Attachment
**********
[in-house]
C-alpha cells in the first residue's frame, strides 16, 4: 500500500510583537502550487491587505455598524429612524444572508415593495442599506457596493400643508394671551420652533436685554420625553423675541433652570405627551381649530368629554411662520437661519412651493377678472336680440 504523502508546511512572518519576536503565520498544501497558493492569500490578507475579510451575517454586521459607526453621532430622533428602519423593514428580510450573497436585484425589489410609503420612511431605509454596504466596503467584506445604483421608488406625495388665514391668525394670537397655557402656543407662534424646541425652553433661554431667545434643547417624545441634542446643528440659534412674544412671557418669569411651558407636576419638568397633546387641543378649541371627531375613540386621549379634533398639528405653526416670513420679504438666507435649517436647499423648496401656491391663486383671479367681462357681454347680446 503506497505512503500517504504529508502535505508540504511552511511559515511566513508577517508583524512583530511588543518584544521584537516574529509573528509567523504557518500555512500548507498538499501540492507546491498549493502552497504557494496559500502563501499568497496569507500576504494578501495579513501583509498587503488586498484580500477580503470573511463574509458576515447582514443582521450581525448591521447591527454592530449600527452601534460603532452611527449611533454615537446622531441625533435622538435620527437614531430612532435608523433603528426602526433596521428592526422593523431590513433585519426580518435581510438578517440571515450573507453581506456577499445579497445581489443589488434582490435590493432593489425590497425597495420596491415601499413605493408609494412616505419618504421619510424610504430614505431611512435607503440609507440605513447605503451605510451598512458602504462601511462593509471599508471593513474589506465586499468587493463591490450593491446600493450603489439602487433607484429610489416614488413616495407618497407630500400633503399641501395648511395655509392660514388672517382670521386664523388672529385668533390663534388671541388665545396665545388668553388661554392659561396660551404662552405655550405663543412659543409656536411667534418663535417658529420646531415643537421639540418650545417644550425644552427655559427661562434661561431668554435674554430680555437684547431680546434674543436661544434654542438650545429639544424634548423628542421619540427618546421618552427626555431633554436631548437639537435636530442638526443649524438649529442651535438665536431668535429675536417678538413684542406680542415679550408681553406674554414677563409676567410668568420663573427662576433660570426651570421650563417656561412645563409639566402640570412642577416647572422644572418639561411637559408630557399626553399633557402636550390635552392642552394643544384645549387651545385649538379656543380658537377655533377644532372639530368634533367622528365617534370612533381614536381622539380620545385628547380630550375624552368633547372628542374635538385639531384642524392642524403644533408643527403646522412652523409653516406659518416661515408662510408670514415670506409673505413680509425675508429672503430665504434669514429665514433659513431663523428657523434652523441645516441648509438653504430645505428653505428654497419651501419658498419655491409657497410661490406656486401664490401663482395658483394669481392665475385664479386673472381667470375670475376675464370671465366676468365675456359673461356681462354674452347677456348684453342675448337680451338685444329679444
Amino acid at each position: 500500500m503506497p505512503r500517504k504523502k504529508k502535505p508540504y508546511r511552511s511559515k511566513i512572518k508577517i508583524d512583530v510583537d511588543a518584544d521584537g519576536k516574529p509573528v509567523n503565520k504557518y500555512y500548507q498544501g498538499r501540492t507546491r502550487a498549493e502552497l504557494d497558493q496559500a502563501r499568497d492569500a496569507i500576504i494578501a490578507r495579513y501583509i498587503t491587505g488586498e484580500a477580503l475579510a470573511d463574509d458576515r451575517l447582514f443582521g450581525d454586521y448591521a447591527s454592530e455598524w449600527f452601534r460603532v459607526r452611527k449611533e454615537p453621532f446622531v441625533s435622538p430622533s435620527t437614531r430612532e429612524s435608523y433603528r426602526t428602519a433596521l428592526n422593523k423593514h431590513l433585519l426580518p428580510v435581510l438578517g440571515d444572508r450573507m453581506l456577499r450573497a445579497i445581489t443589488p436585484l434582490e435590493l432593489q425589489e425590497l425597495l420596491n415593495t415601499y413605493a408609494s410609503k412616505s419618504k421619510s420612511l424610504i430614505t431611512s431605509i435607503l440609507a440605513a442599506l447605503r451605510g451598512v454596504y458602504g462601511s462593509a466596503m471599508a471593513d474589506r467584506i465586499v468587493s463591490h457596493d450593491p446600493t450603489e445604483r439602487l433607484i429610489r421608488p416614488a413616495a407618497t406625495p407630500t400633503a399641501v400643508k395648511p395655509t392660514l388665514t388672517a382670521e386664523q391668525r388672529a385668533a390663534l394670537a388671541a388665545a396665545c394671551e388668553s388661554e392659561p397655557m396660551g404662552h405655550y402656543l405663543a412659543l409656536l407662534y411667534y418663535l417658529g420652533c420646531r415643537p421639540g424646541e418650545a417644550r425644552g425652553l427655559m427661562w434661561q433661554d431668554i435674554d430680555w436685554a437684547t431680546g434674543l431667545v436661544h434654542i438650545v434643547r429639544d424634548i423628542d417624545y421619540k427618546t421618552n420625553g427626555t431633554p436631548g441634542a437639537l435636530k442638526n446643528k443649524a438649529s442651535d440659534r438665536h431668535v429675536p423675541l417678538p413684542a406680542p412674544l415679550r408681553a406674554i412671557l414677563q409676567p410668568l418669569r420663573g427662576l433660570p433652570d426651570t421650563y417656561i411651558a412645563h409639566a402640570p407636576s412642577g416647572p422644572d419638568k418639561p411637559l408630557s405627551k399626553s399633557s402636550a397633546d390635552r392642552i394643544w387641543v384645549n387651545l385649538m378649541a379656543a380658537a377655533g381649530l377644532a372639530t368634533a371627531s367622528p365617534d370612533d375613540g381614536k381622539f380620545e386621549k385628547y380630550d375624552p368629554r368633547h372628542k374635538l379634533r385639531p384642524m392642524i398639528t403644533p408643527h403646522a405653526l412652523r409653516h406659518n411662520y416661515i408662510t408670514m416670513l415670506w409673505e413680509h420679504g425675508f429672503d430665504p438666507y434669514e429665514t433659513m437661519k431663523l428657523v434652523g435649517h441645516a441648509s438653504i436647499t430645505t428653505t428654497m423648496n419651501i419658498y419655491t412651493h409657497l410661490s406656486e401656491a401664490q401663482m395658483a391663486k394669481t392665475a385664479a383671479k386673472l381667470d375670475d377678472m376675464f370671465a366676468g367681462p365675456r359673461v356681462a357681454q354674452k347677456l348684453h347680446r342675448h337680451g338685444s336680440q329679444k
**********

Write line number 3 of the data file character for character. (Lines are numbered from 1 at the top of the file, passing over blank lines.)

Amino acid at each position: 500500500m503506497p505512503r500517504k504523502k504529508k502535505p508540504y508546511r511552511s511559515k511566513i512572518k508577517i508583524d512583530v510583537d511588543a518584544d521584537g519576536k516574529p509573528v509567523n503565520k504557518y500555512y500548507q498544501g498538499r501540492t507546491r502550487a498549493e502552497l504557494d497558493q496559500a502563501r499568497d492569500a496569507i500576504i494578501a490578507r495579513y501583509i498587503t491587505g488586498e484580500a477580503l475579510a470573511d463574509d458576515r451575517l447582514f443582521g450581525d454586521y448591521a447591527s454592530e455598524w449600527f452601534r460603532v459607526r452611527k449611533e454615537p453621532f446622531v441625533s435622538p430622533s435620527t437614531r430612532e429612524s435608523y433603528r426602526t428602519a433596521l428592526n422593523k423593514h431590513l433585519l426580518p428580510v435581510l438578517g440571515d444572508r450573507m453581506l456577499r450573497a445579497i445581489t443589488p436585484l434582490e435590493l432593489q425589489e425590497l425597495l420596491n415593495t415601499y413605493a408609494s410609503k412616505s419618504k421619510s420612511l424610504i430614505t431611512s431605509i435607503l440609507a440605513a442599506l447605503r451605510g451598512v454596504y458602504g462601511s462593509a466596503m471599508a471593513d474589506r467584506i465586499v468587493s463591490h457596493d450593491p446600493t450603489e445604483r439602487l433607484i429610489r421608488p416614488a413616495a407618497t406625495p407630500t400633503a399641501v400643508k395648511p395655509t392660514l388665514t388672517a382670521e386664523q391668525r388672529a385668533a390663534l394670537a388671541a388665545a396665545c394671551e388668553s388661554e392659561p397655557m396660551g404662552h405655550y402656543l405663543a412659543l409656536l407662534y411667534y418663535l417658529g420652533c420646531r415643537p421639540g424646541e418650545a417644550r425644552g425652553l427655559m427661562w434661561q433661554d431668554i435674554d430680555w436685554a437684547t431680546g434674543l431667545v436661544h434654542i438650545v434643547r429639544d424634548i423628542d417624545y421619540k427618546t421618552n420625553g427626555t431633554p436631548g441634542a437639537l435636530k442638526n446643528k443649524a438649529s442651535d440659534r438665536h431668535v429675536p423675541l417678538p413684542a406680542p412674544l415679550r408681553a406674554i412671557l414677563q409676567p410668568l418669569r420663573g427662576l433660570p433652570d426651570t421650563y417656561i411651558a412645563h409639566a402640570p407636576s412642577g416647572p422644572d419638568k418639561p411637559l408630557s405627551k399626553s399633557s402636550a397633546d390635552r392642552i394643544w387641543v384645549n387651545l385649538m378649541a379656543a380658537a377655533g381649530l377644532a372639530t368634533a371627531s367622528p365617534d370612533d375613540g381614536k381622539f380620545e386621549k385628547y380630550d375624552p368629554r368633547h372628542k374635538l379634533r385639531p384642524m392642524i398639528t403644533p408643527h403646522a405653526l412652523r409653516h406659518n411662520y416661515i408662510t408670514m416670513l415670506w409673505e413680509h420679504g425675508f429672503d430665504p438666507y434669514e429665514t433659513m437661519k431663523l428657523v434652523g435649517h441645516a441648509s438653504i436647499t430645505t428653505t428654497m423648496n419651501i419658498y419655491t412651493h409657497l410661490s406656486e401656491a401664490q401663482m395658483a391663486k394669481t392665475a385664479a383671479k386673472l381667470d375670475d377678472m376675464f370671465a366676468g367681462p365675456r359673461v356681462a357681454q354674452k347677456l348684453h347680446r342675448h337680451g338685444s336680440q329679444k